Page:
I can't wait to take on this challenge in my own marriage—in fact, I'm planning on beginning my list in November, the month of thankfulness! I loved Jenn's suggestions for "distributing" the list items, too: Gifting my husband with a box full of the reasons why I love him, communicating each item one by one each morning (great if your guy's love language is Words of Affirmation), texting him one reason each day, or typing up the complete list and presenting it to him on a special occasion.

Finally, I'll leave you with this—a passage from The Overwhelmed Bride that completely resonates with the heartbeat of Hitched in a Hurry (and my hope for all of the future brides-to-be that come into contact with either of our books):
Just remember, the odds of something going wrong on your wedding day are actually very high. But don't let this scare you the end, you are marrying the man of your dreams, so who cares what went wrong! All of the little things, and even large things, are absolutely not the end of the world. No matter what happens, just know that you were as prepared as possible and that at the end of the day, your lifelong commitment to each other has been made and you are going to have a celebration you will never forget." (86)
If you're interested in purchasing a copy of The Overwhelmed Bride, click here. To read Jenn's review of Hitched in a Hurry, click here! 


Happy Wedding Wednesday, y'all!

Tuesday, October 28, 2014

Following His Lead

So, we went to Seattle, Vancouver, and Victoria. I’ve been meaning to write about our trip for at least a week, but then we got caught up in this little thing called packing-up-our-belongings-and-moving-across-the-country. We’ve been living out of suitcases (and backpacks) since moving out of our apartment in August, so it feels amazingly good to finally have everything in its place again. Or at least in a place. Organization is still in progress.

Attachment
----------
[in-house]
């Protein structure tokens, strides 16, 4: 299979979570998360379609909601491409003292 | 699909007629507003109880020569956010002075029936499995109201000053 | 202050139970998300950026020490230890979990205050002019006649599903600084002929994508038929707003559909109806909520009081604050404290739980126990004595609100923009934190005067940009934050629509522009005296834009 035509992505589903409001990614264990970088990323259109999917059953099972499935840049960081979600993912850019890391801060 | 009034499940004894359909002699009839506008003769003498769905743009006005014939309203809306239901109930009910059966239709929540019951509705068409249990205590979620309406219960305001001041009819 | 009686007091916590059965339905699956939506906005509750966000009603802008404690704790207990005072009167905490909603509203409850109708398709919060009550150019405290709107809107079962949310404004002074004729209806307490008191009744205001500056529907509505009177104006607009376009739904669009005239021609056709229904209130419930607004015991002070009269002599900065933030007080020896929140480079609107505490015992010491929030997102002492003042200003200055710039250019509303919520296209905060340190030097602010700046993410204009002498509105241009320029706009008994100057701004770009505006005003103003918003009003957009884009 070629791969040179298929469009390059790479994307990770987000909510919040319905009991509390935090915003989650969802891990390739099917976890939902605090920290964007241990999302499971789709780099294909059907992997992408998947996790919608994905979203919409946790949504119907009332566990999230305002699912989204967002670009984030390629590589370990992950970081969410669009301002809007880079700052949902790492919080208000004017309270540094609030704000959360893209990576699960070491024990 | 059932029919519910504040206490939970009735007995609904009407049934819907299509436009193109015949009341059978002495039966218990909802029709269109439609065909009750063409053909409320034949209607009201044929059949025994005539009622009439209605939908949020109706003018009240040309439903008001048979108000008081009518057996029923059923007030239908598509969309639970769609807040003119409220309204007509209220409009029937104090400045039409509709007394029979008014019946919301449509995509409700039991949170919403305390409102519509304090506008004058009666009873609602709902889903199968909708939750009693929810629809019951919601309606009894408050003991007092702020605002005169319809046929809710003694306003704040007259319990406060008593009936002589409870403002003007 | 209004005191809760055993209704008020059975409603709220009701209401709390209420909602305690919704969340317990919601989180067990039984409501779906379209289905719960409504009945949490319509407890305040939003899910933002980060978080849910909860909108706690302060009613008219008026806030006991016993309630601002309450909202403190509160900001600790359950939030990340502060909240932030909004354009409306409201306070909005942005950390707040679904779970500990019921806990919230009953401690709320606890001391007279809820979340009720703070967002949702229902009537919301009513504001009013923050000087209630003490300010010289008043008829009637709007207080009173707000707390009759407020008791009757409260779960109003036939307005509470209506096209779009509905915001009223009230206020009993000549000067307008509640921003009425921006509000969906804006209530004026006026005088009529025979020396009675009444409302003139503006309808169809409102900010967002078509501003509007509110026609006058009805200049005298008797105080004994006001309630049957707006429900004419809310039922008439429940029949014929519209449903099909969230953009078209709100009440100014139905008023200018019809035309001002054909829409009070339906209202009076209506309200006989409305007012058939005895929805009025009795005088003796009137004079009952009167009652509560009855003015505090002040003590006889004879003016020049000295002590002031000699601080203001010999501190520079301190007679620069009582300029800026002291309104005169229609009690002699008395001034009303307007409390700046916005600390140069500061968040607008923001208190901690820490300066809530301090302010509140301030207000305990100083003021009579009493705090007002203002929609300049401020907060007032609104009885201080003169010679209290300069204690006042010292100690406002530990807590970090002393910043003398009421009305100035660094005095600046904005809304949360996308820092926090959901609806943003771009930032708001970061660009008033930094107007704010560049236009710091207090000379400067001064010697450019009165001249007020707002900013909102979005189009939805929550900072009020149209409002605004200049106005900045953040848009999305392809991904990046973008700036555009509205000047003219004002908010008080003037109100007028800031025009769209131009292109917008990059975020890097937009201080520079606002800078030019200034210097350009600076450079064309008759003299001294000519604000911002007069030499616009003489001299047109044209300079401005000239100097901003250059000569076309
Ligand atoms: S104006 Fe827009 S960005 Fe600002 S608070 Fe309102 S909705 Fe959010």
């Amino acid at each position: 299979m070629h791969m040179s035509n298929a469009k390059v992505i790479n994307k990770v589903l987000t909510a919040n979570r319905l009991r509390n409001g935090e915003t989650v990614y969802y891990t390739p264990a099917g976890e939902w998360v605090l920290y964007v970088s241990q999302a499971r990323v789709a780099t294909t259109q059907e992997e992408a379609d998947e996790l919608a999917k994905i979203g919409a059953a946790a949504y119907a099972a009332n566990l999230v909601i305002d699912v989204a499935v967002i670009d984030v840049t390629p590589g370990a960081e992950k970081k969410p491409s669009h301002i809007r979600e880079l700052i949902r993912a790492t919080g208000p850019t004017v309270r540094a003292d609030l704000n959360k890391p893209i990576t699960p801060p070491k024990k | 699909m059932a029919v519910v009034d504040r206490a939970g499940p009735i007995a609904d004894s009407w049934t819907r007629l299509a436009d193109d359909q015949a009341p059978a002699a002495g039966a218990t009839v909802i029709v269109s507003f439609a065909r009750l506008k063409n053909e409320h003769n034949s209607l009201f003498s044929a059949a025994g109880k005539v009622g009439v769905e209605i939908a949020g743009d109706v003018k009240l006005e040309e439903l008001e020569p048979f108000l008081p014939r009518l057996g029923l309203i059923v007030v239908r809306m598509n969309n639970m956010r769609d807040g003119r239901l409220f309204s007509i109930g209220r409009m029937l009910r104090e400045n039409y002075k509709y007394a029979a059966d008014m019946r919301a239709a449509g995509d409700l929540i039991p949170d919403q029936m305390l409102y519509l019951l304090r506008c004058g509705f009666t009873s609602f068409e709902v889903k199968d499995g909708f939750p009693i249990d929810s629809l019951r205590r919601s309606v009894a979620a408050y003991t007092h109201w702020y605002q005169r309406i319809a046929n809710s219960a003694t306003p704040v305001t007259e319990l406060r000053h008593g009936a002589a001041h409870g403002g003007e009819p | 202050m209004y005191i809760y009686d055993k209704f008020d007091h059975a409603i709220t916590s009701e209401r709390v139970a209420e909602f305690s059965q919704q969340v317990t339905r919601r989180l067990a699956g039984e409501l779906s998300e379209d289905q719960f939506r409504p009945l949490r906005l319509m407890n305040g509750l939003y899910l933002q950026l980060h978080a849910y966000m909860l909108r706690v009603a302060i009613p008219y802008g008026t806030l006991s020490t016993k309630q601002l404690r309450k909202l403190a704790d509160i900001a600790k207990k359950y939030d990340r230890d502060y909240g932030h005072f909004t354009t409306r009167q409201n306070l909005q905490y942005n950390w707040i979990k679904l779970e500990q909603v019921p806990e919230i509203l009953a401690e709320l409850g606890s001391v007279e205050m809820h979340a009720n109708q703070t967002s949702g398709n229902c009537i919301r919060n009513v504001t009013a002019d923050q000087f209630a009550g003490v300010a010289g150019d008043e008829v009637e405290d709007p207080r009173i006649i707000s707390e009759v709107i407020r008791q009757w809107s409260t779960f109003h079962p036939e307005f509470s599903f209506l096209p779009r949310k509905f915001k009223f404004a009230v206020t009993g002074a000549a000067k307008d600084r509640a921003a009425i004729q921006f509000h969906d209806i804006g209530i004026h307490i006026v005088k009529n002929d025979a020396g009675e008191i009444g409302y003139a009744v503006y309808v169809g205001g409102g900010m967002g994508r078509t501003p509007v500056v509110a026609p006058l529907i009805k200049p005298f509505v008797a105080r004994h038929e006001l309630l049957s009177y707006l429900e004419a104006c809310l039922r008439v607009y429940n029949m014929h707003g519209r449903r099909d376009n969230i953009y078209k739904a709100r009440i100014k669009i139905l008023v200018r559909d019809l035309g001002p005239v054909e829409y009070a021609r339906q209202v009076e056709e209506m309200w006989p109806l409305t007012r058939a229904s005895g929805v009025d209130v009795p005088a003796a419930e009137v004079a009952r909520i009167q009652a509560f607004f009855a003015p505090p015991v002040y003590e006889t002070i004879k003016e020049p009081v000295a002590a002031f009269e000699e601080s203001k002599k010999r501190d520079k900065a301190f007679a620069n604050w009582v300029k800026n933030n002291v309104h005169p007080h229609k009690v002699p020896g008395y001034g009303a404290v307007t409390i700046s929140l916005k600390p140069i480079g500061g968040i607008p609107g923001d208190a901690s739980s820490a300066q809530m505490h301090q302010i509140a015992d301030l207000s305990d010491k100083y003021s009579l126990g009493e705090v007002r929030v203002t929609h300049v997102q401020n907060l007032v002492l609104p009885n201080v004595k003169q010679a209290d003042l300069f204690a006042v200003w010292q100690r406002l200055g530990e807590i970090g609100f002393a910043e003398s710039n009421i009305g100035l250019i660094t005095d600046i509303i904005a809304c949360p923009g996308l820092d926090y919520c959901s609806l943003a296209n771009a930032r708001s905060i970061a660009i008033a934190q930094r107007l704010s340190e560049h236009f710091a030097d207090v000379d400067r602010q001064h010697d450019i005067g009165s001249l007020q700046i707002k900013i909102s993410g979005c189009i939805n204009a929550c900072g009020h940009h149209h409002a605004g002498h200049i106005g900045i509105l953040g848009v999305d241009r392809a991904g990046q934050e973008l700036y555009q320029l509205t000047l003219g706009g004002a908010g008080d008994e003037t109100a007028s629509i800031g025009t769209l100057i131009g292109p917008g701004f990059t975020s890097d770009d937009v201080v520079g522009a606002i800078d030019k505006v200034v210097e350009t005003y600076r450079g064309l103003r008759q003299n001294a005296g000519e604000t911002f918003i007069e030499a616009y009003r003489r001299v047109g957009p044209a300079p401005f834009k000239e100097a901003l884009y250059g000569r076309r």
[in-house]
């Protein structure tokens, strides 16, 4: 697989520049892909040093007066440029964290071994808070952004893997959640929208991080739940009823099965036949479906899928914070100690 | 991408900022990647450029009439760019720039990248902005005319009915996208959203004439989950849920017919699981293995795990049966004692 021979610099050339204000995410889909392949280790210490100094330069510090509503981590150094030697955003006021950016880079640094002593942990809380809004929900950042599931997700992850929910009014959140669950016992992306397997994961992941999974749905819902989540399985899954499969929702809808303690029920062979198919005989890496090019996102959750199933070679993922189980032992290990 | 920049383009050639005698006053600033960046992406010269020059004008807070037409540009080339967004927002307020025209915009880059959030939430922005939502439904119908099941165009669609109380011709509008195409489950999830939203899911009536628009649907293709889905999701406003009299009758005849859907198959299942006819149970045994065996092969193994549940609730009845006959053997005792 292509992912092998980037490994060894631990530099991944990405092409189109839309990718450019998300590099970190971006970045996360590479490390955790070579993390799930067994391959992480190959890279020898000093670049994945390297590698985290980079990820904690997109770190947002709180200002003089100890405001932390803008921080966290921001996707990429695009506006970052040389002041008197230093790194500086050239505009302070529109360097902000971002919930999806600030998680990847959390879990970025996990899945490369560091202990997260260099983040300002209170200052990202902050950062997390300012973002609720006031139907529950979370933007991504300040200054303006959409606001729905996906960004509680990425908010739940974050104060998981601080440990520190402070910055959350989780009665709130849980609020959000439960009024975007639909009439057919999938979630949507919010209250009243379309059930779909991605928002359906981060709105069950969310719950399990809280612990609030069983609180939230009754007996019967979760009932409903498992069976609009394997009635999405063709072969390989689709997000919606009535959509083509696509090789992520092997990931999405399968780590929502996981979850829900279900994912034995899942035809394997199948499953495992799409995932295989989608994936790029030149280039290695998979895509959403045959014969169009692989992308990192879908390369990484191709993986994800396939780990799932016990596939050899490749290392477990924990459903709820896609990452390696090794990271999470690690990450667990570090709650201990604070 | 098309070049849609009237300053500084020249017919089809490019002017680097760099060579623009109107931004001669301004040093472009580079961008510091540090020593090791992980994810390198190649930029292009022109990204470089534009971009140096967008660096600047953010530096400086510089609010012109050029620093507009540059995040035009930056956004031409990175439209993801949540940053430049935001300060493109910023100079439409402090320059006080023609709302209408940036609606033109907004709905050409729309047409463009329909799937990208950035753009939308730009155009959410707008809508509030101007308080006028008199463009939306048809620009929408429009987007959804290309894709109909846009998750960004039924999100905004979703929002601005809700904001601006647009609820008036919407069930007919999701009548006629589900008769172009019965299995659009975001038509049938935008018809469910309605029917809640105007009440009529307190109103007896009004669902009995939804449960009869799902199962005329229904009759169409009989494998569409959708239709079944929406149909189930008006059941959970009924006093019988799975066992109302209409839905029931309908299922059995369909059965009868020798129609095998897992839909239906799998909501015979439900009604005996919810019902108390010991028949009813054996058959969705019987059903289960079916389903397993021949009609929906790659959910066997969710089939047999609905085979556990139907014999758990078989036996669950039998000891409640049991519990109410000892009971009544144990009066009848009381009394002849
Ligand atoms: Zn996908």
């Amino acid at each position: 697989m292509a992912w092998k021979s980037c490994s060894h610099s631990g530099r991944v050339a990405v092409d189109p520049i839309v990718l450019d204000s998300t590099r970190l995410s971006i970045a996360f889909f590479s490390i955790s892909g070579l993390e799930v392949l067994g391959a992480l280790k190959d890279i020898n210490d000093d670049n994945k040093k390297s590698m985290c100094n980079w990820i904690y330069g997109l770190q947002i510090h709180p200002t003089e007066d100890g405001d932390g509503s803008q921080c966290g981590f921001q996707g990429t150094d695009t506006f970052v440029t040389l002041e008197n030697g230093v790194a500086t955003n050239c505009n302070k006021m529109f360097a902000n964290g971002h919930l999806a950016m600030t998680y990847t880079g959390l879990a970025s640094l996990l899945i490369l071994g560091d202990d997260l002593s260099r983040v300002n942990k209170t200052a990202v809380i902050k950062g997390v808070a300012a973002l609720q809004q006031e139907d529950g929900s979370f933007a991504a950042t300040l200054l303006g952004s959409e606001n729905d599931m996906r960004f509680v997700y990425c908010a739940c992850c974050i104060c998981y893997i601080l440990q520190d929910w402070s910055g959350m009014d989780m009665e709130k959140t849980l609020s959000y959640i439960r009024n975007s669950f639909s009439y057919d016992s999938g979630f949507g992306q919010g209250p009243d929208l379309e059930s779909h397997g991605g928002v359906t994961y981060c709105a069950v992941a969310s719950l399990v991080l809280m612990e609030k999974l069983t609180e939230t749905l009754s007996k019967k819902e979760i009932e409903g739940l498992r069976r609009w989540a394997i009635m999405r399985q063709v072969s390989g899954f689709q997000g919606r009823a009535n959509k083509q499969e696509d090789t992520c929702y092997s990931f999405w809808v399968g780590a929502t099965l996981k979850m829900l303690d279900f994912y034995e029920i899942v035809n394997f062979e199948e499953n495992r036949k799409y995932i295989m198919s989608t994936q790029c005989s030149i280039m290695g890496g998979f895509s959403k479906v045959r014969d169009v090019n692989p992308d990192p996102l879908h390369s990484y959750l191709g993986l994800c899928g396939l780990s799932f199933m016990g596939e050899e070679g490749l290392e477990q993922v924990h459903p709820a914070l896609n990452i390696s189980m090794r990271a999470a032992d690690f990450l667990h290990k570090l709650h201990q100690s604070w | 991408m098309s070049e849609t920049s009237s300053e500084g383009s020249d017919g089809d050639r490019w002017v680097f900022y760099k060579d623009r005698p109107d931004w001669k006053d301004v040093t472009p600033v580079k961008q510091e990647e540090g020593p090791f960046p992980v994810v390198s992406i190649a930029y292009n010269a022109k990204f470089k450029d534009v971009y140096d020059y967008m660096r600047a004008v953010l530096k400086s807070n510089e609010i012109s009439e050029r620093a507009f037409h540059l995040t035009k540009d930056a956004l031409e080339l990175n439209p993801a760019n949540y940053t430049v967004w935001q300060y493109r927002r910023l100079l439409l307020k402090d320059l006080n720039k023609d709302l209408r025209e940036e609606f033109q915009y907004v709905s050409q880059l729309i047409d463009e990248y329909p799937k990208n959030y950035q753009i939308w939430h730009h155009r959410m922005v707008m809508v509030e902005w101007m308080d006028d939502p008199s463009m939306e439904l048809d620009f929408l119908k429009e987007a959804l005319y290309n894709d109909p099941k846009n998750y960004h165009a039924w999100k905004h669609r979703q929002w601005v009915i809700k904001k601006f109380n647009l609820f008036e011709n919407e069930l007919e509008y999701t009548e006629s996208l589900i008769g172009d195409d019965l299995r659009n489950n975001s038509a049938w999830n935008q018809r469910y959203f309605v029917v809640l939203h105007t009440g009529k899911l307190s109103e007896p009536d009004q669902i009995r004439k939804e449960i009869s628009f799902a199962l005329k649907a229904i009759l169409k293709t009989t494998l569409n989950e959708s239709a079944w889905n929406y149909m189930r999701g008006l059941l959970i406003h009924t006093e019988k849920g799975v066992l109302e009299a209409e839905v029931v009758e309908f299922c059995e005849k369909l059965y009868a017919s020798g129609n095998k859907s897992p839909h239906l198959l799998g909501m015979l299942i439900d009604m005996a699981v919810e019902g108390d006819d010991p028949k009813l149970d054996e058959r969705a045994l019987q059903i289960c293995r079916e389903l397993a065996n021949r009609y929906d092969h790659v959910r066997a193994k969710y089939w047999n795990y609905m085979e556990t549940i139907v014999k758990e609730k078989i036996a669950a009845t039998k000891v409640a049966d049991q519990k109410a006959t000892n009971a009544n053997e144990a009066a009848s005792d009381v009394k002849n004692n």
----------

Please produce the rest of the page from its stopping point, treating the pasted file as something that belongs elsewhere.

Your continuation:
I have this back-burner dream of being a travel blogger that writes about fabulous locations and gives tips about how to expertly pack a backpack, book incredibly cheap-and-chic AirBnB stays, and discover hidden-gem restaurants and boutiques that only locals know about. For the moment, though, I’m going to skip all the Trip Advisor details and just talk about what really matters to me now that our first foray into backpacking has come and gone.

Pike Place Market, Seattle
Pike Place Market
original Starbucks, Seattle

I basically had no idea what was going on for the majority of our trip. I sketched a vague outline of a few things I’d like to see and do in each location, but beyond that, I was completely and entirely dependent on Taylor’s lead. He’s done substantial traveling, isn’t afraid of public transportation, and is 100% more comfortable (and attractive) wearing a backpack than me. It just made sense to turn everything over into his hands. So I did.

troll under the bridge, Seattle
space needle view

Taylor booked our airfare, our Amtrak seats, our ferry rides, and our clipper trip. Taylor bought our bus passes. He tracked each stop on Google Maps to make sure that we got off at the right location. He researched every city we visited and pre-planned day trips he knew I would enjoy. 

all scrubbed up and ready to tour Theo's Chocolate Factory in Seattle
samples galore
Granville Island, Vancouver
"enjoying" high tea at The Empress in Victoria
seal-spotting at Fisherman's Wharf, Victoria 

As for me? I didn’t know which way we were going, what method of transportation we were taking, which bus stop to wait at, or what activity we’d be doing when we arrived. I didn’t book, check in, check out, route, map, or tip. I just went. I just woke up in the morning, got dressed, did a few hours of work, and walked out the door with full confidence that good things were ahead. I trusted Taylor because he’s done this before. I trusted him because he knows me—what I like and what I don’t. I trusted him because he has my best in mind, he wants to provide for me, and he always keeps me safe no matter where we go. 

love at first sight